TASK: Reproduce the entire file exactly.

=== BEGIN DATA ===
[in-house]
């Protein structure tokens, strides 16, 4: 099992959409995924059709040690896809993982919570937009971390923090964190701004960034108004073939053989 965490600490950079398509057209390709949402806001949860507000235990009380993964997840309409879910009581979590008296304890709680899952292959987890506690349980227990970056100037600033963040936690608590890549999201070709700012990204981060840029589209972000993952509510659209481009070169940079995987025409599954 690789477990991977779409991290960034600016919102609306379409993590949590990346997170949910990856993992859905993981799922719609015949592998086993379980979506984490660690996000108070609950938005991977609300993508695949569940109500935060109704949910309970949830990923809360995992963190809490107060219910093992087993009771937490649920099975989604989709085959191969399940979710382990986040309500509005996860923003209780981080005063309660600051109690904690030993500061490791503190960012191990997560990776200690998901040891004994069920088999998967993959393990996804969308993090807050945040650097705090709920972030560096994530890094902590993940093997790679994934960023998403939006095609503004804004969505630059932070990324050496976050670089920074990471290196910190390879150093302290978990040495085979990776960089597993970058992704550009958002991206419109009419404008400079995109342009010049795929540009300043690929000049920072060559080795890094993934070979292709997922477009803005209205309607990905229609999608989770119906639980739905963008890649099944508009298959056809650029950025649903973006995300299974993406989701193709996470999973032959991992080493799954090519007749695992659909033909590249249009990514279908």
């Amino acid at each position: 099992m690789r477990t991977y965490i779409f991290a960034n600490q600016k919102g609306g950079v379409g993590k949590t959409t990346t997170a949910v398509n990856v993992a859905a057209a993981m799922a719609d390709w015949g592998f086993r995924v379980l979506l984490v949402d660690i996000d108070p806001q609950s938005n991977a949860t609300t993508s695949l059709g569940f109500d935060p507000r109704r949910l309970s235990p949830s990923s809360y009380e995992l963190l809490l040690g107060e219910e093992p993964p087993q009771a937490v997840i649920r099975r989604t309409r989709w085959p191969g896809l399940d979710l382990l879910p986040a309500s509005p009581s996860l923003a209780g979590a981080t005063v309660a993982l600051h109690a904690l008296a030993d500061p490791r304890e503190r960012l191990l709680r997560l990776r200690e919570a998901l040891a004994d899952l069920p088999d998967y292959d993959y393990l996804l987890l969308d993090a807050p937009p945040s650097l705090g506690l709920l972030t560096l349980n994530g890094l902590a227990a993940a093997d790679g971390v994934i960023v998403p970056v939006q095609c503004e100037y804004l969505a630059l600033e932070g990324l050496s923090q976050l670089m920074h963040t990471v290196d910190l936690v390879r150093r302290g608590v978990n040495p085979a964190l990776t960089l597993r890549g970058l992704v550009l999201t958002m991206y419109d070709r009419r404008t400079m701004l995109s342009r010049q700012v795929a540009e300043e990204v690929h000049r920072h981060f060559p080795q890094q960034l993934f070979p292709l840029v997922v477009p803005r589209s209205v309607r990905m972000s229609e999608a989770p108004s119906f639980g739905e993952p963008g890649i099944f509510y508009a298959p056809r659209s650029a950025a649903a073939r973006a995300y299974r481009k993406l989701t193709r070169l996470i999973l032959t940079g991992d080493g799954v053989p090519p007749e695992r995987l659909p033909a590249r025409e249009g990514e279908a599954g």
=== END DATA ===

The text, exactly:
[in-house]
């Protein structure tokens, strides 16, 4: 099992959409995924059709040690896809993982919570937009971390923090964190701004960034108004073939053989 965490600490950079398509057209390709949402806001949860507000235990009380993964997840309409879910009581979590008296304890709680899952292959987890506690349980227990970056100037600033963040936690608590890549999201070709700012990204981060840029589209972000993952509510659209481009070169940079995987025409599954 690789477990991977779409991290960034600016919102609306379409993590949590990346997170949910990856993992859905993981799922719609015949592998086993379980979506984490660690996000108070609950938005991977609300993508695949569940109500935060109704949910309970949830990923809360995992963190809490107060219910093992087993009771937490649920099975989604989709085959191969399940979710382990986040309500509005996860923003209780981080005063309660600051109690904690030993500061490791503190960012191990997560990776200690998901040891004994069920088999998967993959393990996804969308993090807050945040650097705090709920972030560096994530890094902590993940093997790679994934960023998403939006095609503004804004969505630059932070990324050496976050670089920074990471290196910190390879150093302290978990040495085979990776960089597993970058992704550009958002991206419109009419404008400079995109342009010049795929540009300043690929000049920072060559080795890094993934070979292709997922477009803005209205309607990905229609999608989770119906639980739905963008890649099944508009298959056809650029950025649903973006995300299974993406989701193709996470999973032959991992080493799954090519007749695992659909033909590249249009990514279908």
């Amino acid at each position: 099992m690789r477990t991977y965490i779409f991290a960034n600490q600016k919102g609306g950079v379409g993590k949590t959409t990346t997170a949910v398509n990856v993992a859905a057209a993981m799922a719609d390709w015949g592998f086993r995924v379980l979506l984490v949402d660690i996000d108070p806001q609950s938005n991977a949860t609300t993508s695949l059709g569940f109500d935060p507000r109704r949910l309970s235990p949830s990923s809360y009380e995992l963190l809490l040690g107060e219910e093992p993964p087993q009771a937490v997840i649920r099975r989604t309409r989709w085959p191969g896809l399940d979710l382990l879910p986040a309500s509005p009581s996860l923003a209780g979590a981080t005063v309660a993982l600051h109690a904690l008296a030993d500061p490791r304890e503190r960012l191990l709680r997560l990776r200690e919570a998901l040891a004994d899952l069920p088999d998967y292959d993959y393990l996804l987890l969308d993090a807050p937009p945040s650097l705090g506690l709920l972030t560096l349980n994530g890094l902590a227990a993940a093997d790679g971390v994934i960023v998403p970056v939006q095609c503004e100037y804004l969505a630059l600033e932070g990324l050496s923090q976050l670089m920074h963040t990471v290196d910190l936690v390879r150093r302290g608590v978990n040495p085979a964190l990776t960089l597993r890549g970058l992704v550009l999201t958002m991206y419109d070709r009419r404008t400079m701004l995109s342009r010049q700012v795929a540009e300043e990204v690929h000049r920072h981060f060559p080795q890094q960034l993934f070979p292709l840029v997922v477009p803005r589209s209205v309607r990905m972000s229609e999608a989770p108004s119906f639980g739905e993952p963008g890649i099944f509510y508009a298959p056809r659209s650029a950025a649903a073939r973006a995300y299974r481009k993406l989701t193709r070169l996470i999973l032959t940079g991992d080493g799954v053989p090519p007749e695992r995987l659909p033909a590249r025409e249009g990514e279908a599954g």